The launch of the US space shuttle Discovery has been postponed for the second day in a row to due to poor weather at Cape Canaveral, Florida. A third launch attempt will be made on Tuesday.
With threatening storm clouds gathering and lightening detected a few miles from the launch pad, officials of the US space agency NASA said they had no choice but to scuttle Discovery's launch.
The news was relayed to the shuttle's seven-member crew after the astronauts were suited-up and strapped into their seats in preparation for lift-off.
Discovery's commander, Steve Lindsay, readily agreed with the assessment that it was not a good day for a space launch.
"Yeah, we copy," said Steve Lindsay. "We looked out the window and it doesn't look good today. And we think that's a great plan."
NASA will attempt another launch on Tuesday, weather permitting. The 48-hour delay will give engineers time to refuel and service the spacecraft.
Deputy shuttle program manager Jim Shannon says space officials do not want to rush to launch in bad weather.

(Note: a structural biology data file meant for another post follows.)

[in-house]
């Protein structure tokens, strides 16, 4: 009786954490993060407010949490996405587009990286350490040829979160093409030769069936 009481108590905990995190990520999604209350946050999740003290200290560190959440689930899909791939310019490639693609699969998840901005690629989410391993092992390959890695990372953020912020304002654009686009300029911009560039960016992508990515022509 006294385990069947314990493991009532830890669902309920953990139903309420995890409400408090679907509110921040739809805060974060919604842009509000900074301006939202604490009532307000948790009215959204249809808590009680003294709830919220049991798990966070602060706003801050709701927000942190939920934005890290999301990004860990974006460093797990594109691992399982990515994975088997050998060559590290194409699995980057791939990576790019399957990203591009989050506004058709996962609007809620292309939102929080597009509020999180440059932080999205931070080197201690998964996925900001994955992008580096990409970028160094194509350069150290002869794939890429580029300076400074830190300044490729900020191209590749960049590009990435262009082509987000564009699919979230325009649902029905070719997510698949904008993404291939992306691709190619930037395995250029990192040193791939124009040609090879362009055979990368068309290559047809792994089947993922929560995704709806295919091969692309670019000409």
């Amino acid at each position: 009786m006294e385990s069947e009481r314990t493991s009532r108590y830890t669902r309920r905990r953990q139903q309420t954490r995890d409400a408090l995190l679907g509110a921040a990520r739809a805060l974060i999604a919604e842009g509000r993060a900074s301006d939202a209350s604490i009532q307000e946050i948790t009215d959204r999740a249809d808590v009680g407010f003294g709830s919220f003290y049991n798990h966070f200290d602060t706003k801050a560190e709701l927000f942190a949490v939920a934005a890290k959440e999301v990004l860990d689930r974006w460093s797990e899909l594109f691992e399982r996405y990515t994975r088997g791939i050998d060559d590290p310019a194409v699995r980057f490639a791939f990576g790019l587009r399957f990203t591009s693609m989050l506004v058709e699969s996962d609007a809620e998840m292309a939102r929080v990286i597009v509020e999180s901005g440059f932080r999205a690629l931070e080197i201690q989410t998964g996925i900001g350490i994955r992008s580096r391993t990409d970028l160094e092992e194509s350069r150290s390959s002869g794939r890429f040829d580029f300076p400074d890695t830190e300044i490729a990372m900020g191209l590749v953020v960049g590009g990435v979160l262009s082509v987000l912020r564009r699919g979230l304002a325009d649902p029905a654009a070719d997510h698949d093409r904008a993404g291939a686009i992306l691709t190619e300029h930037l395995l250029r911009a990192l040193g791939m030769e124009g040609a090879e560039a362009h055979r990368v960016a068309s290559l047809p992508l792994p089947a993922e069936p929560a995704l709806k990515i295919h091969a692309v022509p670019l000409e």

"You know, nobody is going to remember that we scrubbed a day or two days a year from now," said Jim Shannon. "But if we go launch and get struck by lightening or have some other problem, that will be very memorable. Since we have taken this much time, we're going to wait until weather conditions are right and we'll launch when we are ready."
NASA administrator Michael Griffin approved the launch despite the concerns of the agency's top safety officer and chief engineer.
They recommended Discovery remain grounded while additional checks be made of foam on the fuel tank.
NASA engineers redesigned the external fuel tank after debris damaged Columbia and caused the shuttle to disintegrate on reentry into earth's atmosphere three years ago, killing the shuttle's crew.
Engineers also made modifications after last year's Discovery mission when a 0.45 - kilogram piece of foam insulation came off.
This time around, Discovery's crew will test and inspect the shuttle and various repair techniques, and deliver the European Space Agency's newest astronaut, Thomas Reiter, for a six month stint aboard the International Space Station.
If bad weather grounds the shuttle for a third time on Tuesday, NASA will try again on Wednesday.